A symbol or emblem can also be drawn on with a pen and then filled in with a brush if your brushwork isn’t quite fine enough to do so. It’s likely that you have better hand-eye coordination when using a pen than a brush tip.
Here is a starter set of inexpensive Micron pens.
6. LED Task Light
For me, this was a game-changer. And since you might object, “but I already have a lamp,” I’ll show you this image of the two lamps I have on my desk instead.
I thought I was so cool when I purchased the ring light on the right since it had a magnifying glass in it and was a large, brilliant desk lamp.
But that bulb’s color is quite yellow, as you can see. When a result, you won’t be able to see your miniatures accurately as you paint them.
Although it might not seem like much, an LED task lamp’s yellow and pure white light differ drastically from one another.
The most expensive item on this list is the LED Task Lamp, but given that light is a must for the hobby of miniature painting, it makes perfect sense.
Now this is strange, and it might just be me. It’s likely that you will drop super glue when working on a lot of hobby projects, especially if you’re creating a lot of terrain or other items that are less precise than a single model.
Additionally, it’s possible that the superglue will condense into drops, and occasionally sand, grit, or grout will become entangled in the superglue.
Although I am aware that not everyone is as fortunate as I am to have an excellent hobby desk (mine is a massive desk from the 1950s that weighs about 400 pounds and is practically indestructible), the capacity to remove small bits of glue and grit from your work surface is, if not necessary, still crucial.
And I’ve discovered that a little dull chisel is the best tool for cleaning my desk.
Despite the fact that it has lost part of its sharpness after being in my toolbox for 25 years, this chisel still serves as the ideal scraper for getting rid of practically everything from my work table, including glue, sand, and even spilled paint.
This new chisel is available on Amazon, but I advise you to locate an older one.
One of the most enjoyable cleanup tasks I perform on Saturdays is chiseling the desk down. It’s just me, though.
Again, if you’ve been using kicker (super glue activator) for years, this may sound like a no-brainer, but if you’re not familiar with it, it’s a completely game-changing tool for tiny hobbyists.
Super glue, also known as CA glue (cyanoacrylate), is excellent for joining objects together, but it does not provide an instant bond, and there are occasions when you really need one.
There are several various types of kickers, with baking soda being the most popular. However, baking soda has the disadvantage (or advantage) of leaving a little amount of a gritty clump.
On some jobs, this might be advantageous, but most typically, you just want a clean bond.
Kicker will instantly freeze the glue in place once it has been used to secure something in place. I use this Mitre Apel, which I’m not entirely sure won’t give me cancer (I kid), but any kicker will do.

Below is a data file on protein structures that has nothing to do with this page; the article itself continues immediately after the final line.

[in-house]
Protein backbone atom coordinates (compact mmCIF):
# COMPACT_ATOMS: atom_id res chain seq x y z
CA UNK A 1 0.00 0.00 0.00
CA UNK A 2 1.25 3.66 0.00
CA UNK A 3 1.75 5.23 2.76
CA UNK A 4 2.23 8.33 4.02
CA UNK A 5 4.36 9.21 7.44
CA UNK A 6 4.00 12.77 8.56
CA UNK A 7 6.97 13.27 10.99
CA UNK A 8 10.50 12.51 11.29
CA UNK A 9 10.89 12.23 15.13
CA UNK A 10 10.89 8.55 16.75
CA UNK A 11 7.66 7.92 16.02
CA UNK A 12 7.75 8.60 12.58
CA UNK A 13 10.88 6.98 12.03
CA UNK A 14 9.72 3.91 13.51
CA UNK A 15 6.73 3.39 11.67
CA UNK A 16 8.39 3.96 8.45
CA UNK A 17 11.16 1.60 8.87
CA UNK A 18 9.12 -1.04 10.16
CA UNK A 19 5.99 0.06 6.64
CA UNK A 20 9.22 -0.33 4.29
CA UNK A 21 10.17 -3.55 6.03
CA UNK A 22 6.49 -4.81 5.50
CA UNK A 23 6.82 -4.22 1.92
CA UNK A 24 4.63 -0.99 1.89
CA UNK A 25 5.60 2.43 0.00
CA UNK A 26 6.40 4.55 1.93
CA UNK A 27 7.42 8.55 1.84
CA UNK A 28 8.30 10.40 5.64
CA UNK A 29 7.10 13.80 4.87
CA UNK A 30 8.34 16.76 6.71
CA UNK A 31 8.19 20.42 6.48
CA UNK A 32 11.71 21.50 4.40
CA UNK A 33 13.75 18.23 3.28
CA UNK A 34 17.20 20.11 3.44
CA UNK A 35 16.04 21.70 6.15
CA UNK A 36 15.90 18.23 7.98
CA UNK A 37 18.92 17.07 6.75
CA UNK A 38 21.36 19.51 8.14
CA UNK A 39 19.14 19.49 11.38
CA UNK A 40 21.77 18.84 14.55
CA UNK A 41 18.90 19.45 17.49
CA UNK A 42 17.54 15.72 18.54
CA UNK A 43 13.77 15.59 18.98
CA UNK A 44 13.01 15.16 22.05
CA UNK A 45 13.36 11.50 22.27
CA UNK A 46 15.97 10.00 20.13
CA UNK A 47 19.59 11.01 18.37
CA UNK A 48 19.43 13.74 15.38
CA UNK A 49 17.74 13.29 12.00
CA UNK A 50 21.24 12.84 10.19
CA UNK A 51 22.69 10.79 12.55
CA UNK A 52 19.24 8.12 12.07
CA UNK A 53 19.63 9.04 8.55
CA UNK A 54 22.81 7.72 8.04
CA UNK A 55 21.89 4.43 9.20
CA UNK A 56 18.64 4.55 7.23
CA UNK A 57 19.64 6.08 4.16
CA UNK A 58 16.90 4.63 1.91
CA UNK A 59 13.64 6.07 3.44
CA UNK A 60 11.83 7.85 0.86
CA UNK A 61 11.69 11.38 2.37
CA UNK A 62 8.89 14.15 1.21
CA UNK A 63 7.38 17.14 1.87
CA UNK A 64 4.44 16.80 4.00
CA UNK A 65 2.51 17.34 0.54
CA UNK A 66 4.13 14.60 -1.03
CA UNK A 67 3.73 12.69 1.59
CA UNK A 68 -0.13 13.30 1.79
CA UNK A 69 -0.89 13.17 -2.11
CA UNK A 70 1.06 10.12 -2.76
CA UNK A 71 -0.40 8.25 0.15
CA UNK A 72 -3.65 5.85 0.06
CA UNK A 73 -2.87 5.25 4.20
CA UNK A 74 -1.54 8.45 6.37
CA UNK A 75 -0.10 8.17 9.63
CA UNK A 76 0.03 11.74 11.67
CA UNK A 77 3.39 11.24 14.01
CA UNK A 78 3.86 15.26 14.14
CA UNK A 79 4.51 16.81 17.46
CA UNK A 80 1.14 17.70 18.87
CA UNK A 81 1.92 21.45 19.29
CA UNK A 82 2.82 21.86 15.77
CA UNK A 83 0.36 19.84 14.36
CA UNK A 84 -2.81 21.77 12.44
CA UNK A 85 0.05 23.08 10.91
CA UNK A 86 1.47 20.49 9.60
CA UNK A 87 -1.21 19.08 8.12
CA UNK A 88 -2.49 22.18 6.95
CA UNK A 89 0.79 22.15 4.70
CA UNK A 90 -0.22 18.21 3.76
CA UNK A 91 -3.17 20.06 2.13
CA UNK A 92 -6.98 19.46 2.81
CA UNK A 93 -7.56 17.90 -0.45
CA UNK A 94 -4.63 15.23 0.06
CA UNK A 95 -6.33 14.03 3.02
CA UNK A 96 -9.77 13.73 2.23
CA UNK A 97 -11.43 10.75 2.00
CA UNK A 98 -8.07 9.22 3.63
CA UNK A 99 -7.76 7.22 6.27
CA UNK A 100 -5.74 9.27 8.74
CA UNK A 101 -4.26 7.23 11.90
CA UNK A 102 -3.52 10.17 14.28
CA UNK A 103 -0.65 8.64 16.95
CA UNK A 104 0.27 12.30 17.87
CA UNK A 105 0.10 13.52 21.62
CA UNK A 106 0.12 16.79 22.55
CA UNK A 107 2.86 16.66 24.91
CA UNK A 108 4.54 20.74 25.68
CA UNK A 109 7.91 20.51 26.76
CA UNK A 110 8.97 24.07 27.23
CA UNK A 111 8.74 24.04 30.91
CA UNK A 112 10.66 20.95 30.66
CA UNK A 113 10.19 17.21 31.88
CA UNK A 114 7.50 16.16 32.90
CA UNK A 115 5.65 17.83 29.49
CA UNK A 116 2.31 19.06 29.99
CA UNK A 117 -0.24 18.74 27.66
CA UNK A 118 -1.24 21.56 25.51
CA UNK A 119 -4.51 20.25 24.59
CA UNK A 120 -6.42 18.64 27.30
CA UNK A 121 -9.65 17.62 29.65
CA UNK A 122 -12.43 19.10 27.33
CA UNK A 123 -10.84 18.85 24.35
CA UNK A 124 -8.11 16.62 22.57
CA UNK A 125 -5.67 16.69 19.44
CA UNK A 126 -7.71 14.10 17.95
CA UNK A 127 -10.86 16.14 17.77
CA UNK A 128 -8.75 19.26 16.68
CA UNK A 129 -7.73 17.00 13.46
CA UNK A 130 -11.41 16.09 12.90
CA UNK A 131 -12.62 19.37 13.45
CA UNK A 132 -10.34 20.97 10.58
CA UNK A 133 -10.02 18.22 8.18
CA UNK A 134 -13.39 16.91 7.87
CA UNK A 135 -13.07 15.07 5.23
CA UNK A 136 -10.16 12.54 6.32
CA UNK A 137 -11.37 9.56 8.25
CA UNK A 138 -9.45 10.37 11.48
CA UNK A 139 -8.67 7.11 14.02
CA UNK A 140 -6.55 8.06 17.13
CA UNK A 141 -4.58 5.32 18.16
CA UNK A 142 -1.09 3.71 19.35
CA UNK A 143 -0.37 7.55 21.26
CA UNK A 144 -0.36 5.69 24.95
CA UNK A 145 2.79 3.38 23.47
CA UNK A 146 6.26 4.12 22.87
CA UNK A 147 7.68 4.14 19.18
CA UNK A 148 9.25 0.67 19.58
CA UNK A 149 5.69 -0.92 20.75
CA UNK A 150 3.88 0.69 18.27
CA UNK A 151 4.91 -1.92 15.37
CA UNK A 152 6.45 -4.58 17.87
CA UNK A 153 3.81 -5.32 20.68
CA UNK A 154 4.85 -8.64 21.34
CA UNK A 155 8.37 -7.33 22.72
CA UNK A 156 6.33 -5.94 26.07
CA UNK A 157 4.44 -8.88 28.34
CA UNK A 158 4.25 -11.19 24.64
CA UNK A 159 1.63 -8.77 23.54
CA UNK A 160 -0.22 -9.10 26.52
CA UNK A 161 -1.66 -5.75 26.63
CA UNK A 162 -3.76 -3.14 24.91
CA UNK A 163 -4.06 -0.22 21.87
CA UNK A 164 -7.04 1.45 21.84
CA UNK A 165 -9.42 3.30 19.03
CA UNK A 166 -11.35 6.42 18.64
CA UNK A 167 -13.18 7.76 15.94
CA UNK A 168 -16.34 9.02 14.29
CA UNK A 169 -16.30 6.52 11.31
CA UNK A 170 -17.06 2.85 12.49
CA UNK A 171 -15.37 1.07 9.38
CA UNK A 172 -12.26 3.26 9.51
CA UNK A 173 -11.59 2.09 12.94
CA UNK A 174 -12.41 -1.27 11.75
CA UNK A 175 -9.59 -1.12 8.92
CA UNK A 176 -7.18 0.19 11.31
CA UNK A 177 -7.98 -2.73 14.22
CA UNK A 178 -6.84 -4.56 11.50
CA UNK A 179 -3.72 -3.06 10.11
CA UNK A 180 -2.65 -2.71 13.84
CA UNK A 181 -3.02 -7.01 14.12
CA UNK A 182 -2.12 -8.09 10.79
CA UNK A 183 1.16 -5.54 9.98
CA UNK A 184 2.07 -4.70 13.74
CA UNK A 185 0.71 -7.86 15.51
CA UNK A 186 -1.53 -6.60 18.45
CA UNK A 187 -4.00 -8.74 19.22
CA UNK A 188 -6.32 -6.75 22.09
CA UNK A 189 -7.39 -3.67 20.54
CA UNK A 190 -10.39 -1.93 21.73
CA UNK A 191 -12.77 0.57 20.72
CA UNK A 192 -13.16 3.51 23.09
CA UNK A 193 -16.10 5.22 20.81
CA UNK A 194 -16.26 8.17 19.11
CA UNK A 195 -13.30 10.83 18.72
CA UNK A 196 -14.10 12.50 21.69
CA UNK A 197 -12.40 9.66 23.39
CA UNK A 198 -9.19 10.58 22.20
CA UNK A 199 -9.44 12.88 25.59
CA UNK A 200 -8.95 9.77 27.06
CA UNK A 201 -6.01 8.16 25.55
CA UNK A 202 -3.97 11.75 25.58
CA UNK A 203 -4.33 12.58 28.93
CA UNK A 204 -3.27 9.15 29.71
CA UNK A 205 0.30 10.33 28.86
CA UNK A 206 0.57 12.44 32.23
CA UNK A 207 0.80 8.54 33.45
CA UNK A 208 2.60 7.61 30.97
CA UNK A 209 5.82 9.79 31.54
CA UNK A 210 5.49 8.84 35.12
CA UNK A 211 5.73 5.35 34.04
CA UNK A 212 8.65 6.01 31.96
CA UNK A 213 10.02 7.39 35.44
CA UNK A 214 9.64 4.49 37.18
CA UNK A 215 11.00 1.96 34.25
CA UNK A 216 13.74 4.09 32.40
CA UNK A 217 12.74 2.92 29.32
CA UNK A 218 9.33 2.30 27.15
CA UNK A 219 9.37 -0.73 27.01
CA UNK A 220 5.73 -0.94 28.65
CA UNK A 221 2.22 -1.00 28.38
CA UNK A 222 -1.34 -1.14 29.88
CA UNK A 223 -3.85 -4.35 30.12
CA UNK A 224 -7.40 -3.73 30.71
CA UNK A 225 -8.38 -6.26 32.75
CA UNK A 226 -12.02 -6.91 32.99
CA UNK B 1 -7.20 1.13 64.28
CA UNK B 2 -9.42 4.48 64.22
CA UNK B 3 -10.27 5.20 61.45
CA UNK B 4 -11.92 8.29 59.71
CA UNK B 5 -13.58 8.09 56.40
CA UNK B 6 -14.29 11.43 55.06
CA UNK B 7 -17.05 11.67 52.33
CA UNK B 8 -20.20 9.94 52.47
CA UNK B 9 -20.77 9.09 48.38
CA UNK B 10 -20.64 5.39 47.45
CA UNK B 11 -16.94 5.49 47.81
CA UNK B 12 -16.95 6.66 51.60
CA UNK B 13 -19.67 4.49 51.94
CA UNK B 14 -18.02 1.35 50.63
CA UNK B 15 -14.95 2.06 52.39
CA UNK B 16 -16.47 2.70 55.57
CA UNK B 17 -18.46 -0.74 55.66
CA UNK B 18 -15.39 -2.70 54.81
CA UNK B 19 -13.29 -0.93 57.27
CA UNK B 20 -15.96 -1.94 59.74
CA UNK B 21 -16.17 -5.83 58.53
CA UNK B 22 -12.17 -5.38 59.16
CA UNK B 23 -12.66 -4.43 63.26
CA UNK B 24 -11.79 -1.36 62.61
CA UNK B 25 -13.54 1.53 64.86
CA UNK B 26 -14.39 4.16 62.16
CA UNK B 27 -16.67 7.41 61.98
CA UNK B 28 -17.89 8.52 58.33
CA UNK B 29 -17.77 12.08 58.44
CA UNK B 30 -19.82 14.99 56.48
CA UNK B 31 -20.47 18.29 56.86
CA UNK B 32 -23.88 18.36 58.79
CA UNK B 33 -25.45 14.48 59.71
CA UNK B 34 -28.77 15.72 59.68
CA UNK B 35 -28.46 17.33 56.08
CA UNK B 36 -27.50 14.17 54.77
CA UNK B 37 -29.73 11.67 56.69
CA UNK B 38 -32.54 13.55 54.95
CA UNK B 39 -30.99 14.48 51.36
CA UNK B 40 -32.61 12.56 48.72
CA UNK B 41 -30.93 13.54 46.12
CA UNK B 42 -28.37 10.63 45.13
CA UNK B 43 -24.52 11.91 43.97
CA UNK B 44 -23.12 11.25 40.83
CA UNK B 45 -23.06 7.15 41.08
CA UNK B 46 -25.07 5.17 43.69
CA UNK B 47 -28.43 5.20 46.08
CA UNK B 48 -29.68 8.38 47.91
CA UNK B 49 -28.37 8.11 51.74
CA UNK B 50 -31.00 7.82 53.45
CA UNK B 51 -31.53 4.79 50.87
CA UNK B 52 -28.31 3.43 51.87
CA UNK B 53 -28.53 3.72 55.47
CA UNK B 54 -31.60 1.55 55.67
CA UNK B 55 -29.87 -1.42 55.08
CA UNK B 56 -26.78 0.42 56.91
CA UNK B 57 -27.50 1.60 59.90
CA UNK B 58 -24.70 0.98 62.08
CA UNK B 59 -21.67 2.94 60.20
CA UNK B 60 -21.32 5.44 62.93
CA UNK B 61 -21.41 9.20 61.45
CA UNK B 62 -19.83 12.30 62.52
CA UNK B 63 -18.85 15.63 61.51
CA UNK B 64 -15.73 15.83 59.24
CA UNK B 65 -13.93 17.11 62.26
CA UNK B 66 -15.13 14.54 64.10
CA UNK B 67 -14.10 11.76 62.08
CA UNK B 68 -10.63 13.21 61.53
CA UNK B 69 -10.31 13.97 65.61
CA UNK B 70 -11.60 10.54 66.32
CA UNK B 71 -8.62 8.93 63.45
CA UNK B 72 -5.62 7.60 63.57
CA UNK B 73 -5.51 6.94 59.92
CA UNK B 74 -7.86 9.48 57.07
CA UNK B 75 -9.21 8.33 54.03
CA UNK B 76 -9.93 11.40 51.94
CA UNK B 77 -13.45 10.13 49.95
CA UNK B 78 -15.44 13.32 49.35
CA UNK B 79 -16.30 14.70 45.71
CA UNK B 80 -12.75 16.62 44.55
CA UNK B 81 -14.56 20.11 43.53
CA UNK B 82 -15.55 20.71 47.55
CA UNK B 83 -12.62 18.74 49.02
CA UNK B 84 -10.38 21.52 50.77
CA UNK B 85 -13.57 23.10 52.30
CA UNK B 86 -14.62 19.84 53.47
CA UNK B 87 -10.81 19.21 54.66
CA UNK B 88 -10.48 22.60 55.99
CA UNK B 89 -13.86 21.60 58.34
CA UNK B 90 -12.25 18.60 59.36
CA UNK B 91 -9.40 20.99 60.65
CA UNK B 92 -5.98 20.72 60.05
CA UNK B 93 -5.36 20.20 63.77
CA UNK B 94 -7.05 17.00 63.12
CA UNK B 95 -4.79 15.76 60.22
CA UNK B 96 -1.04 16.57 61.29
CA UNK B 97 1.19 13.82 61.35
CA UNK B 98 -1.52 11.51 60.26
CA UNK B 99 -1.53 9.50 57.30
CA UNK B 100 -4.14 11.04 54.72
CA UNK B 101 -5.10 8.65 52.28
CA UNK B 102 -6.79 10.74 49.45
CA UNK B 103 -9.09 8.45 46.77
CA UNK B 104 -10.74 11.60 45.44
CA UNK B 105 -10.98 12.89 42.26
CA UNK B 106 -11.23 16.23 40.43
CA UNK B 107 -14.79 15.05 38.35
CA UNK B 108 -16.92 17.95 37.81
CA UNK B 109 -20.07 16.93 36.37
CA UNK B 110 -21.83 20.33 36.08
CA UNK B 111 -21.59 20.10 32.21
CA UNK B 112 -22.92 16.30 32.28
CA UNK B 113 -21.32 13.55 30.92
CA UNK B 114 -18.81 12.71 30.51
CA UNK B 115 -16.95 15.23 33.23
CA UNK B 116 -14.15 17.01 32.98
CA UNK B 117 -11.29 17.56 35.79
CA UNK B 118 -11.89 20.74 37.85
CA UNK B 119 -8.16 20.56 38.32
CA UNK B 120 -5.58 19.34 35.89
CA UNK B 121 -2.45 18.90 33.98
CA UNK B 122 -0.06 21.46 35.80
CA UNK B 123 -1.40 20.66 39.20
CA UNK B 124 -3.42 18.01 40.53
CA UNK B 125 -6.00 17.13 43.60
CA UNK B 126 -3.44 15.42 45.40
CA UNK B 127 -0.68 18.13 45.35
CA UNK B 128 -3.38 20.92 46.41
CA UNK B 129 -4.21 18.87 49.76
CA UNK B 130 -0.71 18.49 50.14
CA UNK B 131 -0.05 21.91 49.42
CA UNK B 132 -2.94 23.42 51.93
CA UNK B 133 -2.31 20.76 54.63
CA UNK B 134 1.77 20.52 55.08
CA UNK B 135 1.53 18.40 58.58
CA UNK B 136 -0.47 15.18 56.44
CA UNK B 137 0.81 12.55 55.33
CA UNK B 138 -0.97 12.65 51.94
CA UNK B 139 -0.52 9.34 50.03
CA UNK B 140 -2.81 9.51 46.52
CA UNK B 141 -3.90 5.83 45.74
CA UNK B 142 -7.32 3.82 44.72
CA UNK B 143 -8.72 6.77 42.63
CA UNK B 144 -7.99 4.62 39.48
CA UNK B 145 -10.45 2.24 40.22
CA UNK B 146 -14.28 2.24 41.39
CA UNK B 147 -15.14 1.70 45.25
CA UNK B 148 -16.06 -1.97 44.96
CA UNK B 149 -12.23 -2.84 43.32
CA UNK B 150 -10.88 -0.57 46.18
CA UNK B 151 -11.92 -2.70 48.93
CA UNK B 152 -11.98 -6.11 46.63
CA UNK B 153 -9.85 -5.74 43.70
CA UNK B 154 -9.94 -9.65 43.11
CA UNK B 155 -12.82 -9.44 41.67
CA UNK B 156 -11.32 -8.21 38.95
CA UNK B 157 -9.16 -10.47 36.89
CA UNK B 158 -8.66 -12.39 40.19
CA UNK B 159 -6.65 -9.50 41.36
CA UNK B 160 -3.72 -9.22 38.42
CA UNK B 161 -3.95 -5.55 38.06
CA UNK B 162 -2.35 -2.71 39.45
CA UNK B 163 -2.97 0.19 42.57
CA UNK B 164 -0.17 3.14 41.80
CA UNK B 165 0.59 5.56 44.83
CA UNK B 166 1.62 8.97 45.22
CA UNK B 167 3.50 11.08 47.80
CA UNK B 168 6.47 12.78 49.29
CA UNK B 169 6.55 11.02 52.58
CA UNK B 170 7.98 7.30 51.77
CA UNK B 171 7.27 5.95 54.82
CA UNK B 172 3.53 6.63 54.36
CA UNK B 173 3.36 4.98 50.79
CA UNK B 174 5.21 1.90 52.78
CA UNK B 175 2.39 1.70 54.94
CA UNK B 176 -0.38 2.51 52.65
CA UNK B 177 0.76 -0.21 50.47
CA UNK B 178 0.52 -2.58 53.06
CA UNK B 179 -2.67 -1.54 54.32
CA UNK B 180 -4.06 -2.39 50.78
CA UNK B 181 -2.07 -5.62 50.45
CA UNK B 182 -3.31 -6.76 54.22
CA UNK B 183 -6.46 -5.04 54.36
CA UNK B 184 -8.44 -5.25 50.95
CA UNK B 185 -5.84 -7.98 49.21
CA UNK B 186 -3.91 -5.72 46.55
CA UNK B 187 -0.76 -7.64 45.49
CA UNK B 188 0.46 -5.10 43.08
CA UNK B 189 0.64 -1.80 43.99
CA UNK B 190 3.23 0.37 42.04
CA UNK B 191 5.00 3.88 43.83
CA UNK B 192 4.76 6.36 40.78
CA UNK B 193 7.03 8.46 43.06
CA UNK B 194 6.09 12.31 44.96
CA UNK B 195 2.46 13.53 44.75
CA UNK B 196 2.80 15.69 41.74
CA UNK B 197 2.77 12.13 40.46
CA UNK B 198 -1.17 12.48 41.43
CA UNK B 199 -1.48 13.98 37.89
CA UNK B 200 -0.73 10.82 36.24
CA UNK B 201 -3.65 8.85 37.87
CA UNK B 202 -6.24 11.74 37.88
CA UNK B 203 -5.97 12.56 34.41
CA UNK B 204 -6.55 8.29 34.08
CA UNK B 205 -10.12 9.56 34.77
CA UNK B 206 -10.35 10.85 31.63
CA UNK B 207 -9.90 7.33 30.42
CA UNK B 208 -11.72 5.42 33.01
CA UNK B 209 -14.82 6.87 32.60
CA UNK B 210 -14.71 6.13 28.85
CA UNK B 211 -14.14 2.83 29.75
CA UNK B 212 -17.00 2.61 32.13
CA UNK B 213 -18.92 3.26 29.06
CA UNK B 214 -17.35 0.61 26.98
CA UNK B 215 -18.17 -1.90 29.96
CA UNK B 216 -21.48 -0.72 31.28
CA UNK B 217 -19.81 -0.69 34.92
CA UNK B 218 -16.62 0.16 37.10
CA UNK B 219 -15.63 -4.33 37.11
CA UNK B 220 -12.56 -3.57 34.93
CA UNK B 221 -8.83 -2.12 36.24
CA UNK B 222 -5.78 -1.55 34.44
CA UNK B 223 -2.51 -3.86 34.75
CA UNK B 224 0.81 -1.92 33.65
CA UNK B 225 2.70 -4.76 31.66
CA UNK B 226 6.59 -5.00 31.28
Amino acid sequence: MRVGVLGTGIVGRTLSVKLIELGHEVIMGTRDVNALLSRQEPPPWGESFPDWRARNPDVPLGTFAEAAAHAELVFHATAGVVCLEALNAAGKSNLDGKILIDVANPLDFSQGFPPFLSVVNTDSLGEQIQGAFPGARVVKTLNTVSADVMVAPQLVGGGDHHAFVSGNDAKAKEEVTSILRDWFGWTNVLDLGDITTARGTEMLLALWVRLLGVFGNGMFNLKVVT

9. Tape for packing
This isn’t something I use frequently and isn’t typically thought of as a “miniature hobby tool.” In actuality, I hardly ever employ it.
However, not having any on hand in the office is a pain when I do need it. During the spray priming process, I use this to cover the little clear plastic stands that support the flying Games Workshop miniatures.
Are there any other types of tape that can be used? The fallback option is Scotch tape, which is also very easy to remove. However, you should never use masking tape or duct tape since those tapes leave behind residue that will damage your attractive transparent plastic stand.
Is this a hack for micro hobbyist tools? Actually, no. However, it’s convenient to have on hand so you won’t have to wipe masking tape grime off your plastic when you need it. Visit Amazon by clicking this link.
10. Slanted Tweezers
Once you’ve curved, there is no turning back. In addition to being able to insert a grass fluff between two objects’ legs that a pair of straight tweezers cannot, curved tweezers, in my opinion, simply fit into the hand more comfortably than straight tweezers and simplify ALL tweezer tasks.
What is the issue? Unless you purchase a large set of ten various types of tweezers, it is difficult to obtain curved tweezers (most of which you will never use). What is the remedy? Purchasing a pair of tweezers that you will use frequently is not actually a waste of money because large sets of several varieties of tweezers are still really affordable.
Since I lost my old pair of curved tweezers (not it’s like tweezers wear out) I recently purchased this set, but if you can locate another set, they’re probably just as fine.
Those are my revolutionary small hobby equipment. What am I missing from the list? Do you employ a secret tool that is never discussed? In the comments, please!
Read More Here about How Miniature Painting Hobby Helps Keep Seniors Older People Active And Engaged
Free Beginner’s Guide: Beginners Guide : Acrylic Paint Techniques and Tools